Tuesday, June 12, 2007

Barna Report on Atheist Militancy

The Barna Group has a new Update titled "Atheists and Agnostics Take Aim at Christians." In the report Barna states:

...a new survey shows there is indeed a significant gap between Christians and those Americans who are in the "no-faith" camp. For instance, most atheists and agnostics (56%) agree with the idea that radical Christianity is just as threatening in America as is radical Islam. At the same time, two-thirds of Christians (63%) who have an active faith perceive that the nation is becoming more hostile and negative toward Christianity.

After a discussion of the growth of this segment of Americans, and noting the differences and similarities between Christians and various forms of unbelief, the Barna report continues with an analysis provided by David Kinnaman, president of The Barna Group:

Kinnaman addresses some of the realities of increasing hostility toward Christians in a new book that examines Mosaics and Busters, releasing in the fall of 2007, called unChristian: What a New Generation Really Thinks About Christianity...And Why It Matters. "It is important for Christians to understand the environment and the perspectives of people who are different from them, especially among young generations whose culture is moving rapidly away from Christianity. Believers have the options of ignoring, rejecting or dealing with the aggressiveness of atheists and those hostile to the Christian faith. By their own admission, Christians have difficulty handling change, admitting when they are uncertain of something, and responding effectively to divergent perspectives. These characteristics make the new challenges facing Christianity even more daunting."

While it is encouraging that Barna's organization recognizes the challenge posed by engagement with atheism and agnosticism, this does not seem to translate into appropriate forms of communication. Curiously, in this same report a resource is offered titled Jim & Casper Go to Church, a book that represents a pastor and an atheist sharing impressions on various church services in the U.S. As the Barna website describes the book:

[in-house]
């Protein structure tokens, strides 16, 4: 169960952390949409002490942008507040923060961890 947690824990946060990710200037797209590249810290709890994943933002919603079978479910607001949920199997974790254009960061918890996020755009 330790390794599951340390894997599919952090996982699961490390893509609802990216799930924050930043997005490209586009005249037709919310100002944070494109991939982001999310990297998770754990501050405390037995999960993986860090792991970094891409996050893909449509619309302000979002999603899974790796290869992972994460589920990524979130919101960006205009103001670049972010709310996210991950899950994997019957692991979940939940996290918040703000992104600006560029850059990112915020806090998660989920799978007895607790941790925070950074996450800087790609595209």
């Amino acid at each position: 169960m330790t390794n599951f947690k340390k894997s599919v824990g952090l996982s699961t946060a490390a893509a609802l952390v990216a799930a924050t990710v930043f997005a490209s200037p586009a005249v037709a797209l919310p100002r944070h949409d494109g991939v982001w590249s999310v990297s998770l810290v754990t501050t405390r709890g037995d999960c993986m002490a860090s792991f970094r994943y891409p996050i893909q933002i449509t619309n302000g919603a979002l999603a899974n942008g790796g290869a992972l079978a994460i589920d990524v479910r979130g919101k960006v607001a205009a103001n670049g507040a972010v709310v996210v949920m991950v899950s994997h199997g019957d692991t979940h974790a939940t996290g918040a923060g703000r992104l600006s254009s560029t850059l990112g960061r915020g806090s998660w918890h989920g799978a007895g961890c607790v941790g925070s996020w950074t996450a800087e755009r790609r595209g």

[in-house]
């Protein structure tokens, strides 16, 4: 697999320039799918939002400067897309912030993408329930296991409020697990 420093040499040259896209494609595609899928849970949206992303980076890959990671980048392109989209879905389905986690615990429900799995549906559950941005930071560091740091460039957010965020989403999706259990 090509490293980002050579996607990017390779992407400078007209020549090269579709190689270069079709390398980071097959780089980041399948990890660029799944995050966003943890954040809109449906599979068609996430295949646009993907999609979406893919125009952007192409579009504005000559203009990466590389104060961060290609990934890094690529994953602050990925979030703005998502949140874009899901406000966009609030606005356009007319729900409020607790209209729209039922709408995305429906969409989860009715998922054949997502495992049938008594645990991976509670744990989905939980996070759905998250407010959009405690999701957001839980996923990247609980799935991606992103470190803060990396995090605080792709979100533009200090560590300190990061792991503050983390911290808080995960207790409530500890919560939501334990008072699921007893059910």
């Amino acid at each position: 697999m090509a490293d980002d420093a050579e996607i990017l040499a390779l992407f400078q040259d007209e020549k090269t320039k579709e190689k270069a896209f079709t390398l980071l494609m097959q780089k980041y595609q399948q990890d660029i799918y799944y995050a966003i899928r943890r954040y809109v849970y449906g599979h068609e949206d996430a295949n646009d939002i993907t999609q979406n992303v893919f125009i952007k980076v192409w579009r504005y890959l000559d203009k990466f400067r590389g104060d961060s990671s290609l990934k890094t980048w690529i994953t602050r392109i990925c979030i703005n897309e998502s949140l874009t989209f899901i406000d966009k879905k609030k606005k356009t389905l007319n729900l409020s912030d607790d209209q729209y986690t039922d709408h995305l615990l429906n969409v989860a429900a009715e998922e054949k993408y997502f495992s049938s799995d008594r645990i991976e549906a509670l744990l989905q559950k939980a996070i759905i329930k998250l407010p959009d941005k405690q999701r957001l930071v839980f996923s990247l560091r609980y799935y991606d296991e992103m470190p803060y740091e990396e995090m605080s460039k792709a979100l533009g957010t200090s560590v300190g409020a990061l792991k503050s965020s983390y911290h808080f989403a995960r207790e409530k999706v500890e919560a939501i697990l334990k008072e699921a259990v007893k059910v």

Jim interacts with another atheist...to take a nationwide road trip in visiting a dozen of America’s churches, including some well-known (such as Saddleback, Willow Creek and Lakewood) and some little-known. Jim wanted to document the "first impressions" of a non-believer at those places. The book offers an intimate and frank dialogue between an atheist and a believer, helping us to see church anew through the eyes of a skeptic, and tracks the development of an amazing relationship between two men with diametrically opposing views of the world who agree to respect each others’ experience.

While I'm sure this process has some value, it strikes me as strange that rather than engaging the atheist on his own terms with his issues and in his cultural and intellectual forum, the pastor brings him to church to ask him what he thinks of a worship gathering of various expressions of the Christian community. Why is the institutional setting of the church the chosen place for engagement and dialogue between these two? Might it not have been better for the Christian to consider how to enter the atheist and agnostic thought world and to engage them in their pathways of life and concerns rather than inside a church building? Perhaps I'm the only one that finds this strange, but to me this seems like another indicator that Christians in post-Christian America still struggle with how to grapple with increasing religious and irreligious pluralism.

3 comments:

philjohnson said...

John